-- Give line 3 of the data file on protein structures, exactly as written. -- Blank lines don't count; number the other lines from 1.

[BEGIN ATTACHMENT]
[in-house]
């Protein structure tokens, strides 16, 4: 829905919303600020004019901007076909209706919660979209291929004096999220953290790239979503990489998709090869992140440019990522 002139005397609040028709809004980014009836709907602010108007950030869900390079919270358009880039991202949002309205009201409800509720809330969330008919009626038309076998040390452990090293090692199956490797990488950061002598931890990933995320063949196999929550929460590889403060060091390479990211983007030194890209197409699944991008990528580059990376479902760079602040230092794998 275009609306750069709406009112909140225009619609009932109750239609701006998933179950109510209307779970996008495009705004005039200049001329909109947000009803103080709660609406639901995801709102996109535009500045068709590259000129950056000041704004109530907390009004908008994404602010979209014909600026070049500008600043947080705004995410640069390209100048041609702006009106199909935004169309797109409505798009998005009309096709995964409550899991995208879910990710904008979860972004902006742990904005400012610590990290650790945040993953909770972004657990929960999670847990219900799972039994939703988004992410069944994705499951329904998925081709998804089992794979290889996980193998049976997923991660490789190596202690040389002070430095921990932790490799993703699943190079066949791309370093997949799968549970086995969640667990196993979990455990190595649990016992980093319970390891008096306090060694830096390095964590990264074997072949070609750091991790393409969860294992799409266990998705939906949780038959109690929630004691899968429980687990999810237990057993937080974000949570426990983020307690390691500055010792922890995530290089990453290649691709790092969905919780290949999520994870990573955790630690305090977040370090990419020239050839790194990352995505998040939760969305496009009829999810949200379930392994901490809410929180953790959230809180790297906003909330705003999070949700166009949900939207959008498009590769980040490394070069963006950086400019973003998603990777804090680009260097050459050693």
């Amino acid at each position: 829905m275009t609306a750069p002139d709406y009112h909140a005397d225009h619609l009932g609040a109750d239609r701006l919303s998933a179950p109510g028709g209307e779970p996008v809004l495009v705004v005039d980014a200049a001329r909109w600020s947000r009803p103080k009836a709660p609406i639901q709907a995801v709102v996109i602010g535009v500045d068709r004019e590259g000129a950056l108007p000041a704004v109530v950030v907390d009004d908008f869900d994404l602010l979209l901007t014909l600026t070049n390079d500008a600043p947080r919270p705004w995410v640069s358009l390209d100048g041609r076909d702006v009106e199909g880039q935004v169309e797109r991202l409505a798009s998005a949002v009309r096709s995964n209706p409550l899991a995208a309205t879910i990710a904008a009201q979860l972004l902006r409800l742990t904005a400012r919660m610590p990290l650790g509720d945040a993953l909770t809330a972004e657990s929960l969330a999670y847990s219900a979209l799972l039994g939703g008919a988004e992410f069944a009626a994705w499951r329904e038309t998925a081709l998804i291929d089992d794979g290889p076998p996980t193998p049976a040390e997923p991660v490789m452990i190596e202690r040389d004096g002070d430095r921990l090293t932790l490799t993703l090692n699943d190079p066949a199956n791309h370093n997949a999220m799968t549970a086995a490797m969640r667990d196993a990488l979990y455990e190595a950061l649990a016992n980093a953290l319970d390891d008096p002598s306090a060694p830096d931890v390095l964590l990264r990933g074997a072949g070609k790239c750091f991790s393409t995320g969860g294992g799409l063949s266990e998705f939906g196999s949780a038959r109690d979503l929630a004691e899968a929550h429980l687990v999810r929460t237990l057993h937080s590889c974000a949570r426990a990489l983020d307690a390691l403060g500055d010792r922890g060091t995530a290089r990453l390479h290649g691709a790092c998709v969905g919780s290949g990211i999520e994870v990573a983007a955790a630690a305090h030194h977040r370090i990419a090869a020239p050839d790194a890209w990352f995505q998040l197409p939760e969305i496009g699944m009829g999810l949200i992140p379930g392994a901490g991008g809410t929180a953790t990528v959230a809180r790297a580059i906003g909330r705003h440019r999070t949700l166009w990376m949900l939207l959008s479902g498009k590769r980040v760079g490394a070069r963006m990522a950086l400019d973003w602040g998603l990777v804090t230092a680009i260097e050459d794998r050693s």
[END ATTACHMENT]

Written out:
């Amino acid at each position: 829905m275009t609306a750069p002139d709406y009112h909140a005397d225009h619609l009932g609040a109750d239609r701006l919303s998933a179950p109510g028709g209307e779970p996008v809004l495009v705004v005039d980014a200049a001329r909109w600020s947000r009803p103080k009836a709660p609406i639901q709907a995801v709102v996109i602010g535009v500045d068709r004019e590259g000129a950056l108007p000041a704004v109530v950030v907390d009004d908008f869900d994404l602010l979209l901007t014909l600026t070049n390079d500008a600043p947080r919270p705004w995410v640069s358009l390209d100048g041609r076909d702006v009106e199909g880039q935004v169309e797109r991202l409505a798009s998005a949002v009309r096709s995964n209706p409550l899991a995208a309205t879910i990710a904008a009201q979860l972004l902006r409800l742990t904005a400012r919660m610590p990290l650790g509720d945040a993953l909770t809330a972004e657990s929960l969330a999670y847990s219900a979209l799972l039994g939703g008919a988004e992410f069944a009626a994705w499951r329904e038309t998925a081709l998804i291929d089992d794979g290889p076998p996980t193998p049976a040390e997923p991660v490789m452990i190596e202690r040389d004096g002070d430095r921990l090293t932790l490799t993703l090692n699943d190079p066949a199956n791309h370093n997949a999220m799968t549970a086995a490797m969640r667990d196993a990488l979990y455990e190595a950061l649990a016992n980093a953290l319970d390891d008096p002598s306090a060694p830096d931890v390095l964590l990264r990933g074997a072949g070609k790239c750091f991790s393409t995320g969860g294992g799409l063949s266990e998705f939906g196999s949780a038959r109690d979503l929630a004691e899968a929550h429980l687990v999810r929460t237990l057993h937080s590889c974000a949570r426990a990489l983020d307690a390691l403060g500055d010792r922890g060091t995530a290089r990453l390479h290649g691709a790092c998709v969905g919780s290949g990211i999520e994870v990573a983007a955790a630690a305090h030194h977040r370090i990419a090869a020239p050839d790194a890209w990352f995505q998040l197409p939760e969305i496009g699944m009829g999810l949200i992140p379930g392994a901490g991008g809410t929180a953790t990528v959230a809180r790297a580059i906003g909330r705003h440019r999070t949700l166009w990376m949900l939207l959008s479902g498009k590769r980040v760079g490394a070069r963006m990522a950086l400019d973003w602040g998603l990777v804090t230092a680009i260097e050459d794998r050693s």